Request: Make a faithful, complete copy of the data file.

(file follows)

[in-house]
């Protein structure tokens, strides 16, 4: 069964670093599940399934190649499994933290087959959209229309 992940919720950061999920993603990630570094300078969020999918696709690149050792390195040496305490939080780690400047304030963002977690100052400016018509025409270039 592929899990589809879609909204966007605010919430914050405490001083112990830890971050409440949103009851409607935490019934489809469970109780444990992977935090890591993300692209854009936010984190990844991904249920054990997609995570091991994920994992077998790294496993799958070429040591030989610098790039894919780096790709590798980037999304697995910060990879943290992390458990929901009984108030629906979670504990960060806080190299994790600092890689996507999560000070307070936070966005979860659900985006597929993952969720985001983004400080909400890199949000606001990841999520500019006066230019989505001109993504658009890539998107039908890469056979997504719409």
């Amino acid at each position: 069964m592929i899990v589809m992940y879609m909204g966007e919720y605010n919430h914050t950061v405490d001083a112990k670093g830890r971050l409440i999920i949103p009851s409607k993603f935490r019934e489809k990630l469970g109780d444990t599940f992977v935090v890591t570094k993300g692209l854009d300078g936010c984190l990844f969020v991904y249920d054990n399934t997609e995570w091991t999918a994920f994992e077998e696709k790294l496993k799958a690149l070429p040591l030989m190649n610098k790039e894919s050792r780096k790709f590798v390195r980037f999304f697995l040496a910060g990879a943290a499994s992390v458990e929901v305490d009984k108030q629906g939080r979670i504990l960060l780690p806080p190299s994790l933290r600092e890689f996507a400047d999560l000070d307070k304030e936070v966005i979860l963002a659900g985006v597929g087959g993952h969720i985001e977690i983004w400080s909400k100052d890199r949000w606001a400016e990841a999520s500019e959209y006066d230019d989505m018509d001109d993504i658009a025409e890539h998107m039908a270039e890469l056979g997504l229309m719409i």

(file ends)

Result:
[in-house]
């Protein structure tokens, strides 16, 4: 069964670093599940399934190649499994933290087959959209229309 992940919720950061999920993603990630570094300078969020999918696709690149050792390195040496305490939080780690400047304030963002977690100052400016018509025409270039 592929899990589809879609909204966007605010919430914050405490001083112990830890971050409440949103009851409607935490019934489809469970109780444990992977935090890591993300692209854009936010984190990844991904249920054990997609995570091991994920994992077998790294496993799958070429040591030989610098790039894919780096790709590798980037999304697995910060990879943290992390458990929901009984108030629906979670504990960060806080190299994790600092890689996507999560000070307070936070966005979860659900985006597929993952969720985001983004400080909400890199949000606001990841999520500019006066230019989505001109993504658009890539998107039908890469056979997504719409």
């Amino acid at each position: 069964m592929i899990v589809m992940y879609m909204g966007e919720y605010n919430h914050t950061v405490d001083a112990k670093g830890r971050l409440i999920i949103p009851s409607k993603f935490r019934e489809k990630l469970g109780d444990t599940f992977v935090v890591t570094k993300g692209l854009d300078g936010c984190l990844f969020v991904y249920d054990n399934t997609e995570w091991t999918a994920f994992e077998e696709k790294l496993k799958a690149l070429p040591l030989m190649n610098k790039e894919s050792r780096k790709f590798v390195r980037f999304f697995l040496a910060g990879a943290a499994s992390v458990e929901v305490d009984k108030q629906g939080r979670i504990l960060l780690p806080p190299s994790l933290r600092e890689f996507a400047d999560l000070d307070k304030e936070v966005i979860l963002a659900g985006v597929g087959g993952h969720i985001e977690i983004w400080s909400k100052d890199r949000w606001a400016e990841a999520s500019e959209y006066d230019d989505m018509d001109d993504i658009a025409e890539h998107m039908a270039e890469l056979g997504l229309m719409i």